Nothing ventured, nothing gained, right? Weigh the risks versus returns and see how antifragility can strengthen your resolve, according to our dynamic parenting and relationship expert, Dr. Miranda Fernande Walichowski
THE ANTIFRAGILITY FACTOR
Volatility specialist, intellectual, philosopher, and professor Nassim Nicholas Taleb challenges the concepts of “robustness” and “resilience” as aspirational markers of strong individuals, organizations, governments, systems, ideas, or people. Instead, he offers a concept that promises greater staying power because it leverages chaos, disorder, and uncertainty. “Antifragility,” Taleb explains, “is beyond resilience or robustness. The resilient resists shock and stays the same; the antifragile gets better.” In his book Antifragile: Things That Gain from Disorder he presents a compelling argument for how we should strive to be.
When something is fragile, it breaks. Taleb found that most people answer that the opposite of “fragile” is robust, “resilient” “solid,” or something of the sort. However, his concept of antifragility goes beyond those words and purports that something or someone can benefit from shocks, stress, adversity, or trauma. The myth that he associates with antifragility is that of the Hydra. The hydra is a multi-headed, lizard-like monster. If someone decapitates it, it grows two heads where there was one. It becomes stronger with adversity.
Fragile things break or suffer under volatility, chaos, and stress. Returning to mythical reference, Taleb illustrates fragility with the Greek myth of the “Sword of Damocles.” Damocles envied King Dionysus’ power and luxury. King Dionysus allows Damocles to experience being a king. At first, the experience is something that Damocles relishes. All of a sudden, the responsibility and burden of power and success make the crown lackluster and threatening.
Resilience, on the other hand, is the capacity for recovery from difficulties or the ability to return to an original state. Despite volatility, stresses, and challenges, a resilient individual, organization, or system has the ability to return to baseline. The next level of resilience is the ability to grow strength from each challenging experience.
How does one become resilient? How does one leverage adversity, chaos, randomness, and stress to become stronger? Here are some ideas that Taleb poses for building antifragility.
Consider not relying on the advice of others if they, as Taleb suggested, “do not have skin in the game.” We live in a knowledge economy, and we have become insatiable consumers of information. Many times people are officious in offering opinions about what we should do. However, these commentators do not have a vested interest in a favorable outcome of our decisions. It is easy for them to opine without thinking about the consequences of their opinions. Furthermore, we live in an era where not all research studies are successfully replicated, in which new knowledge surfaces daily, in which anyone can have a forum to speak as an expert. Taleb recommends we stop seeking guidance from others and instead use trial and error as a means to discover what is best for us.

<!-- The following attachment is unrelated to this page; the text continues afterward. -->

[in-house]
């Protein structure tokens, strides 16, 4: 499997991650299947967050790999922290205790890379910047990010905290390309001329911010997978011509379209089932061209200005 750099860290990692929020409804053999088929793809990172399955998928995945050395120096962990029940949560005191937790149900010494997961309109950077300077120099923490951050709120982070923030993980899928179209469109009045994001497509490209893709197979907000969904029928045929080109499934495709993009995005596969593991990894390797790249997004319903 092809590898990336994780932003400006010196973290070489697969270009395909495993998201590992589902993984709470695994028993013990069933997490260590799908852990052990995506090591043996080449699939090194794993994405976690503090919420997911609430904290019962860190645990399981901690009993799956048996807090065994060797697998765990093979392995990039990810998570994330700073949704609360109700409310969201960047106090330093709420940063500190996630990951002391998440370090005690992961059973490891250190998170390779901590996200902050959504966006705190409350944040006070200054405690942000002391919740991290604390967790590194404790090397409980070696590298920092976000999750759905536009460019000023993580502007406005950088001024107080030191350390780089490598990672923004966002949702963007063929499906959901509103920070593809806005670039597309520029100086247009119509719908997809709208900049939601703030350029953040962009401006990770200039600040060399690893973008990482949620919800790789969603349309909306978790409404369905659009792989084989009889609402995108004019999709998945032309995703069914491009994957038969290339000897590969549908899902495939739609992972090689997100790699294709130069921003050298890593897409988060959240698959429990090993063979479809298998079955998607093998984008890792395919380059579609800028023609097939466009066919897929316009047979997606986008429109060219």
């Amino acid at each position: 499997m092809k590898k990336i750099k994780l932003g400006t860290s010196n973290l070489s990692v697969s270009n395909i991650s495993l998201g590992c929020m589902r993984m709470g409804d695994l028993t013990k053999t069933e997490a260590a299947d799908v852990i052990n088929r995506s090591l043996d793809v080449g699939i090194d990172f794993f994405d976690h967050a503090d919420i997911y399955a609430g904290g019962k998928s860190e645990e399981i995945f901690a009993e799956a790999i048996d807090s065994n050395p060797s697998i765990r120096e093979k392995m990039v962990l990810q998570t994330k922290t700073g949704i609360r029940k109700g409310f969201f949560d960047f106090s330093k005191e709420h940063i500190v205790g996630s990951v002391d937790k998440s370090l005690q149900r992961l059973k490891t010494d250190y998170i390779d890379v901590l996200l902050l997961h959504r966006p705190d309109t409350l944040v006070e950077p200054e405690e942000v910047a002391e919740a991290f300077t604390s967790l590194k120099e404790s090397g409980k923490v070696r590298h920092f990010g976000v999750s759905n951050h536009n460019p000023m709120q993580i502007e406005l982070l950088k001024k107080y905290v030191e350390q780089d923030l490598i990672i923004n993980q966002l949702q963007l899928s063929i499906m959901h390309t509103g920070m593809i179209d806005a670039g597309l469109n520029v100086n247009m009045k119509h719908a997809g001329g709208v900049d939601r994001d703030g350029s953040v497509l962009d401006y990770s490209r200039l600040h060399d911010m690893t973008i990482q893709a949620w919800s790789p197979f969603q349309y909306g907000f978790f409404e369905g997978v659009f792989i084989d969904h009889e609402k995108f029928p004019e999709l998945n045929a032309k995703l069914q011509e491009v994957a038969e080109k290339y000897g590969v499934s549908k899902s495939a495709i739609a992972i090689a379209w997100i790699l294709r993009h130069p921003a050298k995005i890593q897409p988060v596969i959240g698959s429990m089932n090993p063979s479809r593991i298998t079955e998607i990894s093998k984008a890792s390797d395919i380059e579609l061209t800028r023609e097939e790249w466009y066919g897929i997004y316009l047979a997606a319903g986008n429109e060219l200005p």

Use “via negativa” as a counter to adding things to your life. Many times, individuals when confronted with the desire to enhance their lives, they will often default to thinking about things that they must add to make a better life possible. However, “via negativa” encompasses a contrarian philosophy. Instead of adding to one’s life, it calls for reducing obstacles in one’s life. For example, reducing time-wasting activities, reducing toxic relationships, and deflating obstacles are examples of being subtractive is one’s approach to becoming antifragile.
Try the “barbell strategy.” This strategy is a means to decrease the potential downside of things, rather than trying to increase the upside of things. It is a bimodal strategy in which one plate on the barbell represents taking high risk, and the other plate represents taking low risk. The bar of the barbell is the space in between the risk levels.
What about reducing interference? One of the greatest threats to fragility is the convergence of optimization and efficiency with randomness. The more we interfere to prevent and resolve problems that may not need solving, the more susceptible to fragility we become. A practical example of this would be to medicate a temporary ailment with a prescription that has worse side-effects or longer-lasting side-effects than the original condition. Sometimes, it is simply best to sit with the less-than-ideal event and allow it to take a natural course.
It sounds counterintuitive to deliberately add stress into your life. You can add positive stress by doing things that challenge you. Taleb describes this as mithridatization hormesis which means giving yourself a little poison so that you can develop immunity from it. Instead of avoiding adversity or challenges, take them on with the idea that they will increase your antifragility.
In the end, what matters is that you can challenge your assumptions, biases, and limiting beliefs to make better decisions in your life. The triad of fragility, resilience, and antifragility can serve as a mechanism to understand how you, an entity, or system is functioning. Align your strengths with your responses to adversity, and you will gain enormous benefits from internalizing the concept of antifragility.